Skip to content

Subscribe to Blog via Email

Enter your email address to subscribe to this blog and you will receive our stories in your inbox.

A peek inside the creative process at Luis Vuitton

Posted in Style & Travel

Luis Vuitton blue bagIt turns out that the iconic intertwined initials “LV” didn’t start out intertwined at all. The original logo that Monsieur Vuitton initially chose for his steam trunks were the two initials encased in a circle, an idea that Nicolas Ghesquiere, who has been designing for Vuitton since last year, decided to reprise once he found the original logo while skulking around the archives.

At one point or another in our life, most of us have either owned a real or fake Luis Vuitton bag, so enduring is the brand. It’s that enduring quality that drew me to an exhibition the Fondation Vuitton mounted here in L.A., Series 2, supposedly a walk inside the creative process Nicolas Ghesquiere followed to create the SS15 pret-a-porter collection.

A new version of the original logo
A new version of the original logo

The refracting mirrors, the disco lights and an Eddie Redmayne’s talking head informing me I was sitting in a space that didn’t yet exist, didn’t do much to enlighten me on how this particular creative spark came about but they succeeded in fostering a sense of disorientation and drunkenness at 10 in the morning. No matter. There was much more to discover once I made it into the glaringly white rooms that contained accessories new and old.

“I have always loved creating accessories. For me, they are always connected to the collection, they hold an integral place in the creation of an ensemble, either juxtaposing or completing an outfit. They take on the same intentions and have the same aim as the clothes. A silhouette is a complete look.” Nicolas Ghesquiere

My favourite bag of the new collections
My favourite bag of the new collections

Words that my mother instilled in me, maybe not so eloquently, very many moons ago: there is little point in wearing something fabulous if the shoes/handbag/belt or jewellery don’t complement it properly.

Luis Vuitton Malletier was founded in 1854 with the aim to make steam trunks, and their wild success sprang from the invention of the stackable trunk. Up until then, all trunks were rounded, mainly to prevent water from pooling but, once their bottoms and tops were flattened, voila, it made it all much easier to stack them and drag them around the world.

They were luxury items right from the start – here is the custom-made shoe trunk Greta Garbo had commissioned.

Ms Garbo's shoes travelled in style
Ms Garbo’s shoes travelled in style

And everything Luis Vuitton makes remains a luxury item: patterns on all leather/plastic goods are still cut by hand; trunks are made by hand and the haute couture is painstakingly cut, sewn and embroidered by expert hands.

Up close and personal - the very serious security guards did let us touch
Up close and personal – the very serious security guards did let us touch

The last room of the exhibition consisted of a mock-up backstage of a fashion show and that is where one could come up close and personal with some items from the new collection (albeit in sizes not really found in normal human bodies).

I also love this take on a peacoat
I also love this take on a pea coat

Most of the breezy and upbeat clothes were takes on shifts and tunics, which I happen to adore because they are so versatile. At 20 or 30 they can be worn as mini-dresses but now I can pair them with pencil skirts, skinny jeans or pants with the same success. Here is my favourite:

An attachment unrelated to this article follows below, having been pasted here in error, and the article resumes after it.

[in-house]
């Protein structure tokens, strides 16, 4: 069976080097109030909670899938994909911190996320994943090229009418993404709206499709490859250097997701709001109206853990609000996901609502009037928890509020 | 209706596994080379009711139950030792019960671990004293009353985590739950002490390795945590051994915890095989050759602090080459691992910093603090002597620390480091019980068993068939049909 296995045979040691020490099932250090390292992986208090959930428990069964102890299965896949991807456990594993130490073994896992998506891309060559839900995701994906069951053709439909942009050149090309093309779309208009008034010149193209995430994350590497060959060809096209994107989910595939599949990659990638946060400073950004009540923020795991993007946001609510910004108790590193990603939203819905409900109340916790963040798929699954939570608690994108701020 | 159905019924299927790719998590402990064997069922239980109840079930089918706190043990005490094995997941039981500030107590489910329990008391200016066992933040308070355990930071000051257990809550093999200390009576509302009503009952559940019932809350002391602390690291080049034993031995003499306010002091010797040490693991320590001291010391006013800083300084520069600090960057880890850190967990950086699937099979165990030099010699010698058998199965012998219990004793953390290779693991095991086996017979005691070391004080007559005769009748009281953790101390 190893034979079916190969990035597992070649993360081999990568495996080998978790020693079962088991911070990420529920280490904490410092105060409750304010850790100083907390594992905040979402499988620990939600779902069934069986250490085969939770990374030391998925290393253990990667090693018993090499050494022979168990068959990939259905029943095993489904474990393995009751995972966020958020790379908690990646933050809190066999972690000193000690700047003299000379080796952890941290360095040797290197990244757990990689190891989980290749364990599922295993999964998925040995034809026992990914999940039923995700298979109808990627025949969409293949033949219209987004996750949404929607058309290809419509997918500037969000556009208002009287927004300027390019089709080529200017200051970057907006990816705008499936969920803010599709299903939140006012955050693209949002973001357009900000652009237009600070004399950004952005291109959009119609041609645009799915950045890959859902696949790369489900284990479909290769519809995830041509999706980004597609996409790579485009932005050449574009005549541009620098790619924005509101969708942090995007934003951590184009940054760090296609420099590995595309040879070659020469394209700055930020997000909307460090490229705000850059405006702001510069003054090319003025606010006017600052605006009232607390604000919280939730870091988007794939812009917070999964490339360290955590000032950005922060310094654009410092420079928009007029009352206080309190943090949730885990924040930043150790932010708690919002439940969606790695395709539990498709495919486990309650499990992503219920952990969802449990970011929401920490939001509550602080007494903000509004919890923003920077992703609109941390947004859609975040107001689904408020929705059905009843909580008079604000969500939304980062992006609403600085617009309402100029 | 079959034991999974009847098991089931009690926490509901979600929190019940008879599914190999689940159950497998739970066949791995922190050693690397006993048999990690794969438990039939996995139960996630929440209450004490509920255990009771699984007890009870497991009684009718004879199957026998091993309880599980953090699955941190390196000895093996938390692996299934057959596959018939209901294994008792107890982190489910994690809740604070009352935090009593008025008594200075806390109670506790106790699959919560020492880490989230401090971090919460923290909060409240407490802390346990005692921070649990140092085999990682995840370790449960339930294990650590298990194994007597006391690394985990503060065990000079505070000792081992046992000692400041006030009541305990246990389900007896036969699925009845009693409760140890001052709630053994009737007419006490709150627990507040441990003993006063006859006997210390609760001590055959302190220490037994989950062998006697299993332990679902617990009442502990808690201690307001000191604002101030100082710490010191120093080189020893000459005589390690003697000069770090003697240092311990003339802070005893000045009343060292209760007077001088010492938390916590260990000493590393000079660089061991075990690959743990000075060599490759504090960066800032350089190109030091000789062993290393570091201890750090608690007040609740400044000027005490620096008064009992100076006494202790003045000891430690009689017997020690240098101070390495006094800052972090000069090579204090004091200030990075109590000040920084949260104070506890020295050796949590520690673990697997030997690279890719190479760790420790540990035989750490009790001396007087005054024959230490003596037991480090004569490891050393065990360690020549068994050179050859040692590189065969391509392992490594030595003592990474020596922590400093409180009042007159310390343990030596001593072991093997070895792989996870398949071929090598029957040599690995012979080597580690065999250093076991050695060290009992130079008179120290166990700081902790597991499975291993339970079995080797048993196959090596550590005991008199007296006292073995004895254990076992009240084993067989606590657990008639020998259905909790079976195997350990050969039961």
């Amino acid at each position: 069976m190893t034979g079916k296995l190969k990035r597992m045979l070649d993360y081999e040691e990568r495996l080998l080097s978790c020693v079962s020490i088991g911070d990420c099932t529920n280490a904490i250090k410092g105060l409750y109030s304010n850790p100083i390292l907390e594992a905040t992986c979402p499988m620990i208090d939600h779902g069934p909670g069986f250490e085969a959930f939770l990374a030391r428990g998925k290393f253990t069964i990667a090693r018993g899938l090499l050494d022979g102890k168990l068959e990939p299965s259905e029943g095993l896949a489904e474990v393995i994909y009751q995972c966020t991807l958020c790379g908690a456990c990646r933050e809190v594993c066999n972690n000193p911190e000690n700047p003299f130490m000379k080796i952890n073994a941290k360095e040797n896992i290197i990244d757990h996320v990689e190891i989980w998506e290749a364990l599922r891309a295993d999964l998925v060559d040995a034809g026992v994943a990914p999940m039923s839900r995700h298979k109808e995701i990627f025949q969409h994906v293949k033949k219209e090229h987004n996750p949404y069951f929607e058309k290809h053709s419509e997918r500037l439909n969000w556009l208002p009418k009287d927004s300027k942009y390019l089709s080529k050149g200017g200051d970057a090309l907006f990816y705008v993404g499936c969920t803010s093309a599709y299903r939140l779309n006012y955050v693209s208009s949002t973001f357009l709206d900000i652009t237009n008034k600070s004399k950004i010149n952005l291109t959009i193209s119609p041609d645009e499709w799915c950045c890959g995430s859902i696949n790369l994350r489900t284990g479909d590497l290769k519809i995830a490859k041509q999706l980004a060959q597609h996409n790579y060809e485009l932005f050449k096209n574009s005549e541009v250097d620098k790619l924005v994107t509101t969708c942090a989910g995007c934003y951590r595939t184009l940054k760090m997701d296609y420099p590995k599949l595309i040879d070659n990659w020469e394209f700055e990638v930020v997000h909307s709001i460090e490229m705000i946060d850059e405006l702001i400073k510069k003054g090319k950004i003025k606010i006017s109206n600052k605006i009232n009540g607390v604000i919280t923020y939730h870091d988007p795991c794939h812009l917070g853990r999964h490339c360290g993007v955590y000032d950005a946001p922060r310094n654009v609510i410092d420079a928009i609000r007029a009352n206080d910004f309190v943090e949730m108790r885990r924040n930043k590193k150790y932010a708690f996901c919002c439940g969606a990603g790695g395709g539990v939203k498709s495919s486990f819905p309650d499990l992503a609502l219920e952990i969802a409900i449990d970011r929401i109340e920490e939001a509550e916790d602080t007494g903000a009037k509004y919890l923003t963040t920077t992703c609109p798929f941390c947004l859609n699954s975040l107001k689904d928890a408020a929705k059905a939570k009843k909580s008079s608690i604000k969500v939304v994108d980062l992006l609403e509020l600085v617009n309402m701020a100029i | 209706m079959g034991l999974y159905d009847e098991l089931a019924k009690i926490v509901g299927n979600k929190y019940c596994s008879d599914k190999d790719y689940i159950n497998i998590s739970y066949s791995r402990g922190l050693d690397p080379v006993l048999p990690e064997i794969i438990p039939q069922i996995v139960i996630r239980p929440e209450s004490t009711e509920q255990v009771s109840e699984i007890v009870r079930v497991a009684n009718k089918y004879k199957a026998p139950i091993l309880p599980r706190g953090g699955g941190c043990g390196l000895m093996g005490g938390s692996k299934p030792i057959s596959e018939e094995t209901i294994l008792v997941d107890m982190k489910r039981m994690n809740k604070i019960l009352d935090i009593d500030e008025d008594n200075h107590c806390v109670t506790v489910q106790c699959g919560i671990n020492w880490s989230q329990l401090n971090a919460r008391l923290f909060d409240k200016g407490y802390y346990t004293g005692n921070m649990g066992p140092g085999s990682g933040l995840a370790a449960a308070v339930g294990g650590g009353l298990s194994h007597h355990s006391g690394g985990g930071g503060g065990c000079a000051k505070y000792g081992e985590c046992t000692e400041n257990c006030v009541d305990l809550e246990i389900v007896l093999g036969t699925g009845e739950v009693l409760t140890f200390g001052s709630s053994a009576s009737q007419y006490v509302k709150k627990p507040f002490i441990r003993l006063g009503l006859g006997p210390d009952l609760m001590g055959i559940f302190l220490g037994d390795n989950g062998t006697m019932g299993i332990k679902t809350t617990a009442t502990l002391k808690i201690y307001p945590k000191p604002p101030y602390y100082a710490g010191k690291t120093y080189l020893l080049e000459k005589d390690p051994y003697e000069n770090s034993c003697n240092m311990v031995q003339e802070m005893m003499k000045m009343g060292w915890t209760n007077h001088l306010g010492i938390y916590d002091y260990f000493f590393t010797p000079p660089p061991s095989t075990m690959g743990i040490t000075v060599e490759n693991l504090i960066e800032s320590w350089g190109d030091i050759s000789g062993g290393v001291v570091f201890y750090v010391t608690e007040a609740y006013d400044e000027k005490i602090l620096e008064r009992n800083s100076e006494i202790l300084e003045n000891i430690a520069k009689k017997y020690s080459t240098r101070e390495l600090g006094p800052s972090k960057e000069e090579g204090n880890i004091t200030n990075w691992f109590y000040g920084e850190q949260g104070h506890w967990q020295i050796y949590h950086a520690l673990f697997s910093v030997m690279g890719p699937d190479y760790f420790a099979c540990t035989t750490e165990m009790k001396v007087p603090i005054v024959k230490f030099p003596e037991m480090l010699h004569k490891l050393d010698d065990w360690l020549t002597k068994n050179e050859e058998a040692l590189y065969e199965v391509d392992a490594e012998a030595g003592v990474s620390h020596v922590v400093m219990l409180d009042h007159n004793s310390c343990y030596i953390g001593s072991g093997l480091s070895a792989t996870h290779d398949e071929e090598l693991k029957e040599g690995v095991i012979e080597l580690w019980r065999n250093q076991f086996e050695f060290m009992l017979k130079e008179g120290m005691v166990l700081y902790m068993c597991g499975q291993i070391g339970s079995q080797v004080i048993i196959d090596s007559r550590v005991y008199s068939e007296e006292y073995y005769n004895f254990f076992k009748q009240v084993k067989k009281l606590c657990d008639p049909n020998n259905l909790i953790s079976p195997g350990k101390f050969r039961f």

Jennifer Connolly models my pick
Jennifer Connolly models my pick

Among the cast of famous faces Nicolas Ghesquiere chose for the print campaign, I was glad to see French actress Catherine Deneuve, whose red dress with leather inserts (very short in the original collection) has been lengthened to suit her figure and her age.

Catherine Deneuve for Luis VuittonAt 71, only slightly retouched, she still retains her aura of sensuality and grace. And still a fashion icon. Here’s to hoping we age this gracefully.

All photos copyright C&S

Share on Facebook

6 Comments

  1. Thanks for the jaunt to this LA event! I love to shmooze in my pajamas.
    I have however never owned an item of LV, real or fake. Now I feel inferior…
    But I think it’s lost its allure a little, so ubiquitous it became. Do you think so?

    February 21, 2015
    |Reply
    • camparigirl
      camparigirl

      I do – there was a time when it was next to impossible to spot a real from a fake as, at the end of the day, most handbags were made of plastic. I think they have regained some of their shine with the colored leather and the trunks are still items from a luxury era of times gone by that I suppose lives more in our imagination than in the real world. About a year ago I found three original LV suitcases in the attic my husband was given a million years ago: the way they are made is a sight to behold but I would never put them through an airline conveyor belt so they are stacked in the guest bedroom as furniture. The clothes I saw were very pretty and wearable though.

      February 21, 2015
      |Reply
    • camparigirl
      camparigirl

      I should have followed her advice more often, I suppose. Today she told me my idea of going to the Congo to see gorillas just won’t do – I know she is right but I am still trying to find good reasons not to listen to her.

      February 21, 2015
      |Reply
  2. camparigirl
    camparigirl

    I can certainly try…

    February 20, 2015
    |Reply
  3. @winstonmoreton
    @winstonmoreton

    I know you would love to hear what I think but if I simply push the tweet button can’t you guess?

    February 20, 2015
    |Reply

Got some thoughts? We would love to hear what you think

%d bloggers like this: